More South Africans are falling into the debt trap yearly and 2012 has been one of the worst, a national debt counselling firm revealed on Tuesday. Debt Rescue Chief Executive Officer Neil Roets said last year the number of deeply indebted individuals who applied for relief under the National Credit Regulator’s debt review process was more than doubled. “We know from figures released by the Reserve Bank that the growth in total credit extension to the private sector in November last year increased to 9.6 percent compared to the figure of 8.3 percent in October 2012,” Roets said in Johannesburg.
The majority of South African working class reportedly spend up to a third of their wages repaying debts.
“Much of the increasing credit load has been piled on credit cards where individuals are paying very high rates of interest and it is clear that crunch time has come for many South Africans,” Roets said.
He said most of the consumers seeking help from Debt Rescue were in verge and danger of losing their homes, vehicles and other property.
“While debt counselling and the subsequent debt review process does help – mostly in assisting debtors to spread their outstanding debt over a longer period of time and protecting their assets against repossession, that in itself was not the solution,” he said, while calling on South Africans to be more responsible in their financial management.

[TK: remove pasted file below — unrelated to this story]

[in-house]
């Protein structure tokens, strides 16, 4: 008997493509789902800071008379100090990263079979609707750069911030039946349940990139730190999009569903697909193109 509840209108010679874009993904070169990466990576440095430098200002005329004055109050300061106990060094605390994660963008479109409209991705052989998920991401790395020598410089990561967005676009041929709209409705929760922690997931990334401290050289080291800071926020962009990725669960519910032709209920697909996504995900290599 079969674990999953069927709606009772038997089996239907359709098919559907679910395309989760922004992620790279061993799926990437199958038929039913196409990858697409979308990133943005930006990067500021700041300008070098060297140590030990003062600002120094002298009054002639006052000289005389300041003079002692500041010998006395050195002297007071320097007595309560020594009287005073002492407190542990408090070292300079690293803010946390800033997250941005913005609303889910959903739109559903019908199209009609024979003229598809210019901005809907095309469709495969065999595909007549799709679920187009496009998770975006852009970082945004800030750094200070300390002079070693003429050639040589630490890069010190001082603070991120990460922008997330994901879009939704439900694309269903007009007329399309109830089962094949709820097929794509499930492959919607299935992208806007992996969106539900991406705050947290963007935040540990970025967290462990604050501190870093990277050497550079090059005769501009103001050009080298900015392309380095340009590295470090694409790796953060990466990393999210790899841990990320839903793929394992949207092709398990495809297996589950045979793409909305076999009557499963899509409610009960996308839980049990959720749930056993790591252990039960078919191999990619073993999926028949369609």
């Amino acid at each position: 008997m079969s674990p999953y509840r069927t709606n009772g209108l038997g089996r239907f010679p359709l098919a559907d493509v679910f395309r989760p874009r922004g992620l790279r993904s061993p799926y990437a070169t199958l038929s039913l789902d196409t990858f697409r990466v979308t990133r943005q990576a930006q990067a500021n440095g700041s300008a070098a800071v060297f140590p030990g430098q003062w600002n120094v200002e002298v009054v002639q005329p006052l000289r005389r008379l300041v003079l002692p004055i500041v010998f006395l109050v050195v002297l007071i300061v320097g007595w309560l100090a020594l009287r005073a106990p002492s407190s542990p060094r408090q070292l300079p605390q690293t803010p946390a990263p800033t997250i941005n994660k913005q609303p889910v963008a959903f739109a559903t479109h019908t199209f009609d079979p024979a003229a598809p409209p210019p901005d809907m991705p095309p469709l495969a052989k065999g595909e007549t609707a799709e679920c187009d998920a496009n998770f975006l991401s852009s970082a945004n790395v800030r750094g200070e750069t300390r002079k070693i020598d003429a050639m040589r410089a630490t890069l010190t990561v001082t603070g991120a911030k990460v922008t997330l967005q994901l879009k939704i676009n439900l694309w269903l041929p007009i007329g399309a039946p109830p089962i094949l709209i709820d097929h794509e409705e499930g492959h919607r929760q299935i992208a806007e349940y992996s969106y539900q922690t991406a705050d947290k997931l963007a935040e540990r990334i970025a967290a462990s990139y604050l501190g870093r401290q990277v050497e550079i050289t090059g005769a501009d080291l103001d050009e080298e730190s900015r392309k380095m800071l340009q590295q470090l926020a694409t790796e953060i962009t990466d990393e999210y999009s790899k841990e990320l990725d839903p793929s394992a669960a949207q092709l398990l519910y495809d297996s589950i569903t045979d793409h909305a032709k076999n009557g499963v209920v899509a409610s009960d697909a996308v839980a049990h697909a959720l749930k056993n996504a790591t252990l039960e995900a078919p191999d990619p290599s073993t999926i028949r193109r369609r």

Many are falling in the trap because of lack of self control and pressure to complete with their friends and neighbors, local social commentator Worship Munhangu said.
Investec economist Annabel Bishop said that the average household had 31.8 percent more unsecured debt than a year ago. This includes credit card debt.
She said the unsecured loans that households and business incurred was around 30 billion rand (about 3.5 billion U.S. dollars) which was more than 20 percent greater than a year ago.
Roets said a disturbing aspect of the rapid rise in indebtedness was the fact that it outstripped growth in the economy.
“Something has to give and we end up with the flotsam and jetsam of the debt crisis – people about to lose their homes and pretty much everything else they own,” he added. Endit